MADDOW: On Wednesday of this week, President Bush took the day off entirely. No public events. It's not like there's not much going on in the country, in the economy or either of these wars or anything to keep him working every day. But he did get back to work yesterday, doing the all-important job of lighting the national Christmas tree. He thanked Santa for his attendance at the event. And in what's becoming sort of a going away reflection them for this president, he once again spoke with wistfully about how much he's going to miss having his own airplane, Air Force One. He asked Santa if maybe he has a spare sleigh that President Bush and Laura could use for getting around now. I'm not kidding.
With 45 days left of the Bush presidency, it is time once again for
THE RACHEL MADDOW SHOW's "Lame Duck Watch," because somebody's got to do it. The president today made remarks on the economy. Don't worry, the stock market survived and had time to recover. He spoke in the morning. Then, this afternoon, he gave a major speech on the Middle East at the Brookings Institution. The purpose of the speech is to make the Iraq War seem like it was a great idea, that it worked out just as we planned except maybe we spent a few extra bucks. But other than that, perfection.
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GEORGE W. BUSH, UNITED STATES PRESIDENT: With any large undertaking, these efforts have not always gone according to plan. In some areas, we have fallen short of our hopes. For example, the fight in Iraq has been longer and more costly than expected.
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MADDOW: That's the part that fell short of our hopes? That's it? It took a little long, cost a little much - that was the only disappointment? Other than that, a rip-roaring success? Really?
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BUSH: Iraq has gone from an enemy of America to a friend of America. The Middle East in 2008 is a freer, more hopeful and more promising place than it was in 2001. We acted with a coalition of nations to protect our people and liberated 25 million Iraqis as the fight in Iraq nears its successful end.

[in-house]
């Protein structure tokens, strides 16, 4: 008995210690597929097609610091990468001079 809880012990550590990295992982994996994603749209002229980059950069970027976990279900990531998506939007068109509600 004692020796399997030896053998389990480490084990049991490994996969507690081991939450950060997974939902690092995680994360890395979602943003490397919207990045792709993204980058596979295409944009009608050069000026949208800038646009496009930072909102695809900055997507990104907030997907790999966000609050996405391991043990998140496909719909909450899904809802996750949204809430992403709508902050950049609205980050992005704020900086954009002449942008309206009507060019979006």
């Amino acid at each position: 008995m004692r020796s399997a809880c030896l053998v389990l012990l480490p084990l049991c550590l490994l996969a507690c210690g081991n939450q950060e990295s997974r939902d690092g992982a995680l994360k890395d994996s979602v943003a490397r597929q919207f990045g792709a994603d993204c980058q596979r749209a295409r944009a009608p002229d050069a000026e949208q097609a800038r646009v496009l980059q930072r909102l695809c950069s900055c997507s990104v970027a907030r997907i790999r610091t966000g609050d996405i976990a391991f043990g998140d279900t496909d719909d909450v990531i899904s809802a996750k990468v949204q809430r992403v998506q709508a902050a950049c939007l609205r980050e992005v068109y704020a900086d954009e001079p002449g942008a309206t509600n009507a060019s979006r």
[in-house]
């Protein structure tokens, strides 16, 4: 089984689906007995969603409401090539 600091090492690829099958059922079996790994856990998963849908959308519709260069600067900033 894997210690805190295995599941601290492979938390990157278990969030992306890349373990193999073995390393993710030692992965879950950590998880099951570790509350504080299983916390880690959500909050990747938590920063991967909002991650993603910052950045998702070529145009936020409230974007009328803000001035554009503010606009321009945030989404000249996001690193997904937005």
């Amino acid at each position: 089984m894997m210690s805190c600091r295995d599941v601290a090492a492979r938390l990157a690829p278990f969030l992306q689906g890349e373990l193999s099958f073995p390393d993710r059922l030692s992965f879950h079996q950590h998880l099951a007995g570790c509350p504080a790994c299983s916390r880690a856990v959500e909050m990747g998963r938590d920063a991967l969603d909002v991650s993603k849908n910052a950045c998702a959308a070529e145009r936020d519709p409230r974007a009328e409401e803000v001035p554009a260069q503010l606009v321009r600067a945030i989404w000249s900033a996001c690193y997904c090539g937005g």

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MADDOW: Yes, what a rip roaring success this has been. Wait. Are we thinking about whether or not it was a good idea - why did we invade Iraq, again?
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BUSH: The reason I keep insisting that there was a relationship between Iraq and Saddam and al-Qaeda - because there was a relationship between Iraq and al-Qaeda. Before September the 11th, many in the world believed Saddam Hussein could be contained.
(END VIDEO CLIP)
MADDOW: All right. That was why we invaded Iraq. But that was then and this is now, and now's the time for revision of history, apparently. And our sitting president, trying to shine up his legacy, is hoping we just don't remember.
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BUSH: It is true, as I have said many times, that Saddam Hussein was not connected to the 9/11 attacks.
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MADDOW: OK. Except for all the times you did say that there was a connection between - there's two things going on here with this remarkable revision is history tour the president has set out on in the past couple weeks. It is not getting a ton of above the full headline attention because nothing he does gets above the full headline attention anymore. But he's trying to do two things - one sad and doomed to failure, and one maybe not as sad as it is scary. The sad part is that he's trying to spin us about what he did and said while he was in office. That's why we're hearing him say that he didn't link Iraq to 9/11. Oh, come on. That's why we're hearing try to blame the economic collapse on Bill Clinton, of all people. That's the sad and simple and probably doomed to failure thing that Bush is doing in this revision of history. The other thing he's doing is more serious and not sad at all. It's more scary. It's an effort to put a retroactive happy face on the Bush doctrine. The Bush doctrine is the thing that Sarah Palin famously couldn't describe when she was asked about it by Charlie Gibson this campaign season - the idea that America won't just wage war if attacked. We won't just wage war to preempt imminent attack. We will rather wage war to prevent any country, anywhere from even developing the means of potentially someday posing a threat to us. That's the Bush doctrine - preventive war, America invading and occupying any country at anytime on the assumption that no one will ever turn that logic back on us. That's what Bush is defending now in his lame duck quackitude.